Vitamin B12 Can Possibly Protect Brain Cells from Getting Damaged by Alzheimer’s


Alzheimer’s is a common term and disease that only does one thing, that is, neutralize brain cells. It is a type of progressive neurological disorder that impacts the memory of a person and impacts brain functioning too. It is a form of a disease known as dementia. Dementia is a type of disease in which a person goes through a state of diminishing memories. Also, starts lacking in behavioral and social skills.

Current reports suggest that around 44 million people are suffering from Alzheimer’s disease or another form of dementia worldwide. According to the National Institute of Aging, Alzheimer’s doubles every five years cycle. And, majorly happens to those who are beyond 65-years of age.

Vitamin B12


For those who don’t know, Alzheimer’s is a non -preventable disease. Scientists still couldn’t find its actual cause, but they suggest that poor lifestyle habits, sex, age, genes, or an injury to the brain play an important role in triggering the condition. Meaning, it is impossible for a human to predict the cause and onset of it.

There are certain ways to modify its causes. Scientists suggest that exercising regularly, consuming freshly prepared food, keeping oneself safe from chronic diseases can help in modifying the risk factors associated with it.

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What Does the Study Show? Could Vitamin B12 Protect Against the Disease?

As of now, scientists couldn’t find a complete treatment for Alzheimer’s, but they are spending lots of hours in labs to find a cure for this disease. A recent study by a team of researchers of the University of Delaware was successful in finding that Vitamin B12 could lessen the impact of Alzheimer’s and will protect brain cells from getting damaged.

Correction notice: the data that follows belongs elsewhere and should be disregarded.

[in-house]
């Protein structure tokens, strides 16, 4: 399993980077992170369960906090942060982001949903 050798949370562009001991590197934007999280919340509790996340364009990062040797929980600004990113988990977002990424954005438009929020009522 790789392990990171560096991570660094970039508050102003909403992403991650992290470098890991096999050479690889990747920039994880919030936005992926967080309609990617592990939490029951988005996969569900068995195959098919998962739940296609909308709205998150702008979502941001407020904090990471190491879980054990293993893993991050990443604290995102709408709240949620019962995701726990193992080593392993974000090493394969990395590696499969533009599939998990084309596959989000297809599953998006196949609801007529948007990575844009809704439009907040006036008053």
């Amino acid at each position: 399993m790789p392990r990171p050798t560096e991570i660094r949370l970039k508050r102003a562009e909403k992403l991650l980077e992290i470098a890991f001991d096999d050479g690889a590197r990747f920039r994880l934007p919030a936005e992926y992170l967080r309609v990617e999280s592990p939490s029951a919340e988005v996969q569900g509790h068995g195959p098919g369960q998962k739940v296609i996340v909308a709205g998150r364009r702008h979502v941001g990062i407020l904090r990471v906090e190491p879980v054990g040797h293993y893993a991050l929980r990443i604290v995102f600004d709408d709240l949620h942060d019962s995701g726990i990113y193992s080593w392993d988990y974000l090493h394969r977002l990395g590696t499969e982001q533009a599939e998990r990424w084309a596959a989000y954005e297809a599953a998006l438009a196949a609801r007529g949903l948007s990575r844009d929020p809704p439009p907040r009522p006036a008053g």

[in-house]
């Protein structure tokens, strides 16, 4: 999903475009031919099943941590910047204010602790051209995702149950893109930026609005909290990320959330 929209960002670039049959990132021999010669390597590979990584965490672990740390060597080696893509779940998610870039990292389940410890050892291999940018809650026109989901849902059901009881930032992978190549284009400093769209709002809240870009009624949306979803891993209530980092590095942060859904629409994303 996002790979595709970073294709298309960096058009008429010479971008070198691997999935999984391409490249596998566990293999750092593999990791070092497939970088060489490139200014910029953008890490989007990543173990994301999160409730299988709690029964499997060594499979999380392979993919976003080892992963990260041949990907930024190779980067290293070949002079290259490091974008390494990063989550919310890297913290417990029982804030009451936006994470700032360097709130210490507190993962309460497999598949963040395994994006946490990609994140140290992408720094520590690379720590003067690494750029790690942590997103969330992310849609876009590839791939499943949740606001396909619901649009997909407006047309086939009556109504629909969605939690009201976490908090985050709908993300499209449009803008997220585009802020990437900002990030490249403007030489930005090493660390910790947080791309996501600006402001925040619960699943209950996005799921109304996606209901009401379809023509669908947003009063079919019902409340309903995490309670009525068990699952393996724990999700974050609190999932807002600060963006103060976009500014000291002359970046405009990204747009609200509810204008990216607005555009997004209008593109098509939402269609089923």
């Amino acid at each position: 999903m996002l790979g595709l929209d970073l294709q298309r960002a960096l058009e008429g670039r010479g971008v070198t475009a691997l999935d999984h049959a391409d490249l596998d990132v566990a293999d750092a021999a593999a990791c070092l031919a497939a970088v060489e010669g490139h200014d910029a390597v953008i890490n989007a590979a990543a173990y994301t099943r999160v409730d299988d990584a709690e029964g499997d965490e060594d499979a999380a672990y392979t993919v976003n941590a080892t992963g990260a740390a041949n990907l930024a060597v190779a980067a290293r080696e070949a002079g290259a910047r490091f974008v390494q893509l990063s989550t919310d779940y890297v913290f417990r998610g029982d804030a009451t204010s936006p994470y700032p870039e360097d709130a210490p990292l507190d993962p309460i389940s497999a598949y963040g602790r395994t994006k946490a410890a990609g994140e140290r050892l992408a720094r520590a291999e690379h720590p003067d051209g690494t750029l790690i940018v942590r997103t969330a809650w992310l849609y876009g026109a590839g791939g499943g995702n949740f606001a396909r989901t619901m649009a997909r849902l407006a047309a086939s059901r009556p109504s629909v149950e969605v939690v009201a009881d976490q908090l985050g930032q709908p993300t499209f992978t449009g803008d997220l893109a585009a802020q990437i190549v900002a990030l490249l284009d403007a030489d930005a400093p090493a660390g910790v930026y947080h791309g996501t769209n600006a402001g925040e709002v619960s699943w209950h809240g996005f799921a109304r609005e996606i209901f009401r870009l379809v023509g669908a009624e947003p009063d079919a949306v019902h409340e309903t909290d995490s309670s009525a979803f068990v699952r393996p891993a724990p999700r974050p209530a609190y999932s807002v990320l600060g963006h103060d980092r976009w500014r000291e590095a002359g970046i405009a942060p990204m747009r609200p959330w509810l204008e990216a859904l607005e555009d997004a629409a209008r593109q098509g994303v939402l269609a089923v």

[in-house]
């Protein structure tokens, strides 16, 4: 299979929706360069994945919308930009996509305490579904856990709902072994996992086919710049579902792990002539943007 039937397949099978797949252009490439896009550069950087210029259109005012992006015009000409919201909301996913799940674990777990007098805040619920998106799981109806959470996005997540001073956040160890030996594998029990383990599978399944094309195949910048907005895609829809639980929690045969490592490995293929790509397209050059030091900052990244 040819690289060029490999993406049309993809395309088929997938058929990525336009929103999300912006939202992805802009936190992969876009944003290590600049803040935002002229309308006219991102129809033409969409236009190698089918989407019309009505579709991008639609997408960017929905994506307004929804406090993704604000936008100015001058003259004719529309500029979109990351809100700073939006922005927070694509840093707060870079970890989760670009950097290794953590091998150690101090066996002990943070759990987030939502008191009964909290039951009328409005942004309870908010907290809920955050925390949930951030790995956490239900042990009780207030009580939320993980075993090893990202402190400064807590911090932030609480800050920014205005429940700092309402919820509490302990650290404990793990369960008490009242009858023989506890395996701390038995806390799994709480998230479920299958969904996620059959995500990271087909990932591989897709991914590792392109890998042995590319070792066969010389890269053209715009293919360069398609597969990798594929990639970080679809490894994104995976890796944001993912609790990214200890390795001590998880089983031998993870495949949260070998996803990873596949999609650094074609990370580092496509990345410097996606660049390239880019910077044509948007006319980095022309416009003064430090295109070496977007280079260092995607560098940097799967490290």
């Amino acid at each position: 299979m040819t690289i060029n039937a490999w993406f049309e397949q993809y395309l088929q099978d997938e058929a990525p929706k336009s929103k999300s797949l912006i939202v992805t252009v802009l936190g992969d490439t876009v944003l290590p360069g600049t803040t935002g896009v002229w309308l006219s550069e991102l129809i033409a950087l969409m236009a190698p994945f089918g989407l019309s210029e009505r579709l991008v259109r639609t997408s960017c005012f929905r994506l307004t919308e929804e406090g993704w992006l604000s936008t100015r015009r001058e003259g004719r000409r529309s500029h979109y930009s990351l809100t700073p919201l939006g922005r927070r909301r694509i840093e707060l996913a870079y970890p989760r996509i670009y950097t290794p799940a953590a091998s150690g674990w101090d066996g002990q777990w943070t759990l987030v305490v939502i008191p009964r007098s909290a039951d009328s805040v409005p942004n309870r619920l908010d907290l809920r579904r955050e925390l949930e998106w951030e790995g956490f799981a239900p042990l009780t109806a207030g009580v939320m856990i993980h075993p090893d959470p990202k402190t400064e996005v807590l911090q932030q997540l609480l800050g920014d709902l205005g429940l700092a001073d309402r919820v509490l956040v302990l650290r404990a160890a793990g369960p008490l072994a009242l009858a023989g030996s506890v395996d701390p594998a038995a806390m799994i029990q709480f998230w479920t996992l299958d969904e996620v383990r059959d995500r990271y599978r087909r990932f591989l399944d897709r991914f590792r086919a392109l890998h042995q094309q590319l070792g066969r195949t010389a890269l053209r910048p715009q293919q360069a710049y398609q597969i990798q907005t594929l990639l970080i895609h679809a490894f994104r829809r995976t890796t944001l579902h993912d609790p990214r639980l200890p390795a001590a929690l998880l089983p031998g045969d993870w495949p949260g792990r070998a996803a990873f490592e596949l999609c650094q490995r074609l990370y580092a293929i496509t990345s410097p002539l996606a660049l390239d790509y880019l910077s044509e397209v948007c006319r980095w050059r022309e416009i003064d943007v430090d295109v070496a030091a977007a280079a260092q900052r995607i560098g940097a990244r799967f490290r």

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According to science, patients going through this condition are tend to have a protein in their brain, called amyloid-beta. This protein is responsible for imposing a negative impact on neurons and breaking cell-to-cell communication.

Vitamin B12

To study deeply about this matter, researchers used C. elegans. These are tiny soil-dwelling worms and once they start maturing within 36 hours, a gathering of amyloid-beta takes place in them which further causes paralysis. And, when researchers fed with E. coli bacteria, they witnessed opposite results. E. coli bacteria contains high levels of vitamin B12, so it helped worms by protecting against paralysis.

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The lead researcher of this study, Professor Jessica Tanis commented that the worms are either moving or they are not. Meaning, when the worms were given vitamin B12 that was vitamin B12 deficient, paralysis did occur but at a slow pace. Hence, she concluded that this trick worked only if the worms were vitamin B12 deficient in the first place.



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